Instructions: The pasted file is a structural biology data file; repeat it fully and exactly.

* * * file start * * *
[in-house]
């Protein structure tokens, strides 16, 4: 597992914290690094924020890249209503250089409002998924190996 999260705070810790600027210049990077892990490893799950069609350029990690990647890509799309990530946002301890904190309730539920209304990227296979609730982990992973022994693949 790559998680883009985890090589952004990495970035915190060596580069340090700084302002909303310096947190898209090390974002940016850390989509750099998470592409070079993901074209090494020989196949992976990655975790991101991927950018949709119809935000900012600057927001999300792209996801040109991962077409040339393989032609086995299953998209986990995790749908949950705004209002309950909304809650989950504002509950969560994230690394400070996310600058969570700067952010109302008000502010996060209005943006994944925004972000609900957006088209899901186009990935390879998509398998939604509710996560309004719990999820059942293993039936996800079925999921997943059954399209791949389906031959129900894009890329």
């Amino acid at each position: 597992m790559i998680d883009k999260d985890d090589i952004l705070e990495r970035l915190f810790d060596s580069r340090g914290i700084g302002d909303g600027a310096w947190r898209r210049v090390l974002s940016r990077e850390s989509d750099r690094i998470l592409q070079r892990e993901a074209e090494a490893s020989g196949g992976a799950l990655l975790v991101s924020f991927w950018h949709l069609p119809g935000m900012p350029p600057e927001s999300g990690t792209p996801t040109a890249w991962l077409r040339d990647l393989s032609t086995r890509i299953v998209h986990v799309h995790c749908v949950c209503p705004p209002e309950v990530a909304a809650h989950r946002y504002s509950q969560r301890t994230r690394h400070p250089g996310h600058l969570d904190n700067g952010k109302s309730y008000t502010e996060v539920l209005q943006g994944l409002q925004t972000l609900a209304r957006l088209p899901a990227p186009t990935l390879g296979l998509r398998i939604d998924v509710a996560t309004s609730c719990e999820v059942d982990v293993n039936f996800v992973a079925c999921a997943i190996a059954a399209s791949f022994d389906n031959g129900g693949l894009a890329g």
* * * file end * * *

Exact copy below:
[in-house]
């Protein structure tokens, strides 16, 4: 597992914290690094924020890249209503250089409002998924190996 999260705070810790600027210049990077892990490893799950069609350029990690990647890509799309990530946002301890904190309730539920209304990227296979609730982990992973022994693949 790559998680883009985890090589952004990495970035915190060596580069340090700084302002909303310096947190898209090390974002940016850390989509750099998470592409070079993901074209090494020989196949992976990655975790991101991927950018949709119809935000900012600057927001999300792209996801040109991962077409040339393989032609086995299953998209986990995790749908949950705004209002309950909304809650989950504002509950969560994230690394400070996310600058969570700067952010109302008000502010996060209005943006994944925004972000609900957006088209899901186009990935390879998509398998939604509710996560309004719990999820059942293993039936996800079925999921997943059954399209791949389906031959129900894009890329």
């Amino acid at each position: 597992m790559i998680d883009k999260d985890d090589i952004l705070e990495r970035l915190f810790d060596s580069r340090g914290i700084g302002d909303g600027a310096w947190r898209r210049v090390l974002s940016r990077e850390s989509d750099r690094i998470l592409q070079r892990e993901a074209e090494a490893s020989g196949g992976a799950l990655l975790v991101s924020f991927w950018h949709l069609p119809g935000m900012p350029p600057e927001s999300g990690t792209p996801t040109a890249w991962l077409r040339d990647l393989s032609t086995r890509i299953v998209h986990v799309h995790c749908v949950c209503p705004p209002e309950v990530a909304a809650h989950r946002y504002s509950q969560r301890t994230r690394h400070p250089g996310h600058l969570d904190n700067g952010k109302s309730y008000t502010e996060v539920l209005q943006g994944l409002q925004t972000l609900a209304r957006l088209p899901a990227p186009t990935l390879g296979l998509r398998i939604d998924v509710a996560t309004s609730c719990e999820v059942d982990v293993n039936f996800v992973a079925c999921a997943i190996a059954a399209s791949f022994d389906n031959g129900g693949l894009a890329g």